There are many law-enforcement personnel there to see that things don't get out of hand, and there was an incident where the sherrif's office forced a large camp called "JiffyLube", which was basically a gay men's sex club (motto: 'Get In, Get Off, Get Out') to take down their 8-foot neon sign depicting anal sex. Jiffylube organized a protest, and we in Kidville were warned not to let any kids out during the protest march, because if any kids saw some of the stuff going on in the protest march the sherrif's office was going to shut down BRC. We didn't, and all was well. The kids were really mostly happy playing around camp, anyway -- they didn't want to get lost out in BRC any more than their parents wanted them to, so not too many kids saw much of the wild and crazy things out in the world. Our neighbor Shelly had an 8 year old boy named Ryan who instantly made friends with Adom (they formed a pack with some other 8 year olds and mostly hung around our tent area, occasionally having to get yelled at but generally playing pretty well), and a 3 year old girl named Riley, who immediately charmed the socks off everyone by being an extremely cute, fearless and adventurous dust bunny. She spent a lot of time in our camp playing with various adults. She was a bit worrying because she'd just wander off in any direction at the drop of a hat; she was hard to keep track of. But we didn't lose her.

On Friday night, Art and I biked far out in the desert past the Man to some art installations way out there, including one guy who had set up a house-like tent with a bed and soft chairs to sit in, soft classical music, and bunches of fiber-optic fibers for lighting; a nice effect. He had even hauled a piano out to the desert, which we played on for a minute or two. Then we went over to the 10 o'clock side of the Esplanade and walked our way back. The first thing we encountered was a big ring with fire dancers performing in it, which was pretty amazing; people dancing with fire batons, fire swinging on the ends of strings, even one woman who had fire on the end of ten-inch long sticks coming out from the ends of her fingers. Very impressive. Then we visited a place called the 'magic palace', where you were given a pair of spectral-film glasses like in a 3-d movie, and all the day-glo flourescent artwork hanging on the walls looked like it was floating in space. It was mostly dolphins jumping out of the water and aliens landing on a starry night, but still an absolutely amazing effect. Next we stopped at a place that had a large framework with two harnesses hanging off it, a kind of Gladiators-style game where you get hauled up in the air, two volunteers pull on ropes attached to you and try to swing you across to whap at your opponent with a big foam-covered stick. We volunteered to pull ropes and then played ourselves, Art winning by hitting my chest-mounted trigger button. Then we walked back along, through the increasing duststorm, seeing various other interesting and surprising things along the way. One particularly neat metal sculpture was a large (about 8x6x4ish feet) hollow heart shape formed by several strips of metal, with tubes for veins and arteries coming out the top, that was filled with fire; fire pouring out the veins and arteries at the top and fire seeping out through the cracks between strips of metal on the sides. It was not far from another incredible installation: an enormous fabric wind sculpture, dubbed "The Big Flappy Thing" by Joanna (as in, "I'll meet you by the Big Flappy Thing"). Huge strips of heavy fabric were fastened lengthwise to cables that slanted down to the ground. The fabric flapped constantly and ponderously in the wind, making loud, deep cracking noises, like the sails of a ship. If you weren't careful to choose your time and place passing under it, it could give you a nasty spank on the head. At night, it was lonely and eerie to walk by the Big Flappy Thing,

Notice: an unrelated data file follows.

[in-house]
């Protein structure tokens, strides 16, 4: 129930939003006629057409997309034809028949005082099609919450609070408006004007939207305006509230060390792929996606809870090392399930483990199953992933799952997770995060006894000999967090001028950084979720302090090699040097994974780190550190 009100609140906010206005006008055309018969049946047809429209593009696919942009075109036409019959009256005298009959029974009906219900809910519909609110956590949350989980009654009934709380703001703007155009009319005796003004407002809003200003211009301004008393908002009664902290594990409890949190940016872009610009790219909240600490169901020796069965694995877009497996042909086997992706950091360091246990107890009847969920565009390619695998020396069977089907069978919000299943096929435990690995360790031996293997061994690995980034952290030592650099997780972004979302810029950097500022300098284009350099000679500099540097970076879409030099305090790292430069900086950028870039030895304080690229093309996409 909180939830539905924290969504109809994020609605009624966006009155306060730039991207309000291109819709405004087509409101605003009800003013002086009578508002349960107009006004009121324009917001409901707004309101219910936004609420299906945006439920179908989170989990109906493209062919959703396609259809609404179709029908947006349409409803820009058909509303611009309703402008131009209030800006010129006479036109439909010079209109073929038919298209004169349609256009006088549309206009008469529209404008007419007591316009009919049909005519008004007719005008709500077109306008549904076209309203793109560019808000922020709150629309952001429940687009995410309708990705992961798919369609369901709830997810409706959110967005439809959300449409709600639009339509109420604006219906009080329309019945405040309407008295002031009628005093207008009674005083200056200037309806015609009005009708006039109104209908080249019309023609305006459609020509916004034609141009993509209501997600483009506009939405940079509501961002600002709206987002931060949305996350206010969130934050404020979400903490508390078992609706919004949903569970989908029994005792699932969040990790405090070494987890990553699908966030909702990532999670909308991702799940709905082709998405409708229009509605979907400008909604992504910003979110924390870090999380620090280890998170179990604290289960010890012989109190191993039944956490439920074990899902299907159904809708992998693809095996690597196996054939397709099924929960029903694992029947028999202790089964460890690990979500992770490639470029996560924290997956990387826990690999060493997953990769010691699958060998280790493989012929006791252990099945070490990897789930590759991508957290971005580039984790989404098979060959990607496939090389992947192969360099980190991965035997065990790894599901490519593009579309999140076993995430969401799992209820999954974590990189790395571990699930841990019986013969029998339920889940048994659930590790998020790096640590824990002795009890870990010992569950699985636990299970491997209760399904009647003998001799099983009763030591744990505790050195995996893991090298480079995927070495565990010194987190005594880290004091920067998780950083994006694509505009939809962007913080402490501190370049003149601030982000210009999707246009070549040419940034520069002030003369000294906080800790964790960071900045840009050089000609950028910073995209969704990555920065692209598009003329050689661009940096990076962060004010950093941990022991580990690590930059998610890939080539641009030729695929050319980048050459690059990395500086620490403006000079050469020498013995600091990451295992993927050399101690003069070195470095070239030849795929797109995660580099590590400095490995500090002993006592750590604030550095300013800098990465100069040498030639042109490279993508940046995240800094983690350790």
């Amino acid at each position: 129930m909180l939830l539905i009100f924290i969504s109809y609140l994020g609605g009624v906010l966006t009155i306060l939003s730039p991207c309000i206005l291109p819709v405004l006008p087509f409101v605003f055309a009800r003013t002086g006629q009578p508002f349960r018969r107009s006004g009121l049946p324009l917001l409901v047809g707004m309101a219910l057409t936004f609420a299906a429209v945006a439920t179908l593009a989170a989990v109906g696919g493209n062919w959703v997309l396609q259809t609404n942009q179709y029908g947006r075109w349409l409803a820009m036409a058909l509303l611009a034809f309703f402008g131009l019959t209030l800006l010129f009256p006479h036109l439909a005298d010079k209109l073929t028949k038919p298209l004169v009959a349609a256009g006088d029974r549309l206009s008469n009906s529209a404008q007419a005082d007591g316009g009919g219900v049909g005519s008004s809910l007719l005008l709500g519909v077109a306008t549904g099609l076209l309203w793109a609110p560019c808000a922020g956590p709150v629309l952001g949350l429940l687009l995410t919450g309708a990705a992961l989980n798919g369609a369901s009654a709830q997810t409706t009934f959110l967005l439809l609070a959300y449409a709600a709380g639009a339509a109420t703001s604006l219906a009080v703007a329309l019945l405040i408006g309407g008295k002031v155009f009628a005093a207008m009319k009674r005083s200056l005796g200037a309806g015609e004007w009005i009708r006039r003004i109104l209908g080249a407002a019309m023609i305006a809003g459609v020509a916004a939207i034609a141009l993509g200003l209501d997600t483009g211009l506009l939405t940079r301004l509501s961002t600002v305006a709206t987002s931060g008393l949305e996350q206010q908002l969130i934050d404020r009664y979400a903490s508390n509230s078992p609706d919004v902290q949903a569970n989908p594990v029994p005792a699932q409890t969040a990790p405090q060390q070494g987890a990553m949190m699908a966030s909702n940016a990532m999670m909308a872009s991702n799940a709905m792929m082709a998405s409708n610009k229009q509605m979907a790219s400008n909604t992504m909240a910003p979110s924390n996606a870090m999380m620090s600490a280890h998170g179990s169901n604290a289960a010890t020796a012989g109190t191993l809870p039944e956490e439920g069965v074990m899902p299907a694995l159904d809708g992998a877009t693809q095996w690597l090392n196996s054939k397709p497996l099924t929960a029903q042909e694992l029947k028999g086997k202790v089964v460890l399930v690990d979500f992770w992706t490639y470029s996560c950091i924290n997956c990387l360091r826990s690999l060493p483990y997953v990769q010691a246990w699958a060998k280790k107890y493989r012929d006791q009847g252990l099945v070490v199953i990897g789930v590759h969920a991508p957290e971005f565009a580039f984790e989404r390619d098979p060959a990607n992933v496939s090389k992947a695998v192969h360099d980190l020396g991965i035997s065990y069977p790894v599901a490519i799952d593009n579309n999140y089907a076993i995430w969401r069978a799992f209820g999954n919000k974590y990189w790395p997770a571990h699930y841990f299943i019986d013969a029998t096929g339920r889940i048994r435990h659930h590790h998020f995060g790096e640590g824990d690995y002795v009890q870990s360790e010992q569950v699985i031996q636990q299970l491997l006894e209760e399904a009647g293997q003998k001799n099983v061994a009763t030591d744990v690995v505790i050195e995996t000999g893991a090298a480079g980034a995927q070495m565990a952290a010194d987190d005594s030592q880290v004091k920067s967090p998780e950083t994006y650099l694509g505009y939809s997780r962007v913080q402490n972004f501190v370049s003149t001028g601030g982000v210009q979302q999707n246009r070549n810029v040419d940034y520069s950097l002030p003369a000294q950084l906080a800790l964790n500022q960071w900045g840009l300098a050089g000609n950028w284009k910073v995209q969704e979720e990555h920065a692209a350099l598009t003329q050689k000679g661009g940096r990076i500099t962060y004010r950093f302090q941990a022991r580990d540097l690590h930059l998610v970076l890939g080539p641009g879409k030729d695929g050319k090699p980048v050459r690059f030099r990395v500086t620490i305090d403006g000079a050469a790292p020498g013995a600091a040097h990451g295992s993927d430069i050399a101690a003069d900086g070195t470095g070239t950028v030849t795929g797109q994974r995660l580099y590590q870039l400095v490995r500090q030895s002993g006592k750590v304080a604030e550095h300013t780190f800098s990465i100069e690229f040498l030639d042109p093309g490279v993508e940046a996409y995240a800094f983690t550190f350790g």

Saturday morning we woke up again very dusty and thirsty, spent a couple of hours beating the dust out of the Plushville bedding and toys, and repairing one of the walls that had torn open. Then we took off for an afternoon's tour of the opposite side of camp, the 2 o'clock side, giving away stuffed animals as we went. We saw a lot of neat things, of course; a giant Scrabble board where we drew some letters and played a round; some people making ice cream in the brutal afternoon heat by pouring liquid nitrogen directly into a cream, sugar and chocolate mixture and stirring (it made terrific ice cream, we had some); a 50-foot zipline from a second story tower that you zipped down to whap into a vertical mattress with a target painted on it, and other mattresses below to drop down into, and many other things I can no longer recall.